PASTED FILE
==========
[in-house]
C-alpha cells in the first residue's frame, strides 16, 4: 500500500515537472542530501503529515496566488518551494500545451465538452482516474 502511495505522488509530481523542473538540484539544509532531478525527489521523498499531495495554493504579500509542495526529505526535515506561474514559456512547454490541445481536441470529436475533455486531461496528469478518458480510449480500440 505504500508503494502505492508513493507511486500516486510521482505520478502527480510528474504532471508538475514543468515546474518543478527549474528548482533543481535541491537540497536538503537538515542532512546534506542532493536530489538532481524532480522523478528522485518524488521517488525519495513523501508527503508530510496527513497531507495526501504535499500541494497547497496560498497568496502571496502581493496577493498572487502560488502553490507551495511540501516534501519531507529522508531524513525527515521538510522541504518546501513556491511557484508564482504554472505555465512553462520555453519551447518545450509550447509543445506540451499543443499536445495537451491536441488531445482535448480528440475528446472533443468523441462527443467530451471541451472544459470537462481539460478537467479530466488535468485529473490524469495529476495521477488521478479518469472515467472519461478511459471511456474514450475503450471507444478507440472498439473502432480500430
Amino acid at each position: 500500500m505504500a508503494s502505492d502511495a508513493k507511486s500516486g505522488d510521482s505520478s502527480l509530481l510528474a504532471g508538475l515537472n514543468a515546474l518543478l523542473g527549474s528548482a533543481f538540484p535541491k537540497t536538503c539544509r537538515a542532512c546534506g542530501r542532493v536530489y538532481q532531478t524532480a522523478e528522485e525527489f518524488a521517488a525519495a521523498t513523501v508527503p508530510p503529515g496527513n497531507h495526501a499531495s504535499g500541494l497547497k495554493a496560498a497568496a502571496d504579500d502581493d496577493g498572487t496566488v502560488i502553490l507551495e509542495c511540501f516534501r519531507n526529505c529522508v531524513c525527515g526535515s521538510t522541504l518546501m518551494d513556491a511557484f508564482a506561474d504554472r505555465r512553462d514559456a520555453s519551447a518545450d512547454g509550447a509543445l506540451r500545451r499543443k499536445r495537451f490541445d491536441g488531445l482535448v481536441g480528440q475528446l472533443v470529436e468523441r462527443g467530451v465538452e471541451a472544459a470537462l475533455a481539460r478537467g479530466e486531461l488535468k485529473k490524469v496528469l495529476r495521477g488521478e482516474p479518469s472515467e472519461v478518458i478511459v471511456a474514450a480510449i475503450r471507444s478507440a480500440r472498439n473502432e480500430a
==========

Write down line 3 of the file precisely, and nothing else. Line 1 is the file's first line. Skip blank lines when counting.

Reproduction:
Amino acid at each position: 500500500m505504500a508503494s502505492d502511495a508513493k507511486s500516486g505522488d510521482s505520478s502527480l509530481l510528474a504532471g508538475l515537472n514543468a515546474l518543478l523542473g527549474s528548482a533543481f538540484p535541491k537540497t536538503c539544509r537538515a542532512c546534506g542530501r542532493v536530489y538532481q532531478t524532480a522523478e528522485e525527489f518524488a521517488a525519495a521523498t513523501v508527503p508530510p503529515g496527513n497531507h495526501a499531495s504535499g500541494l497547497k495554493a496560498a497568496a502571496d504579500d502581493d496577493g498572487t496566488v502560488i502553490l507551495e509542495c511540501f516534501r519531507n526529505c529522508v531524513c525527515g526535515s521538510t522541504l518546501m518551494d513556491a511557484f508564482a506561474d504554472r505555465r512553462d514559456a520555453s519551447a518545450d512547454g509550447a509543445l506540451r500545451r499543443k499536445r495537451f490541445d491536441g488531445l482535448v481536441g480528440q475528446l472533443v470529436e468523441r462527443g467530451v465538452e471541451a472544459a470537462l475533455a481539460r478537467g479530466e486531461l488535468k485529473k490524469v496528469l495529476r495521477g488521478e482516474p479518469s472515467e472519461v478518458i478511459v471511456a474514450a480510449i475503450r471507444s478507440a480500440r472498439n473502432e480500430a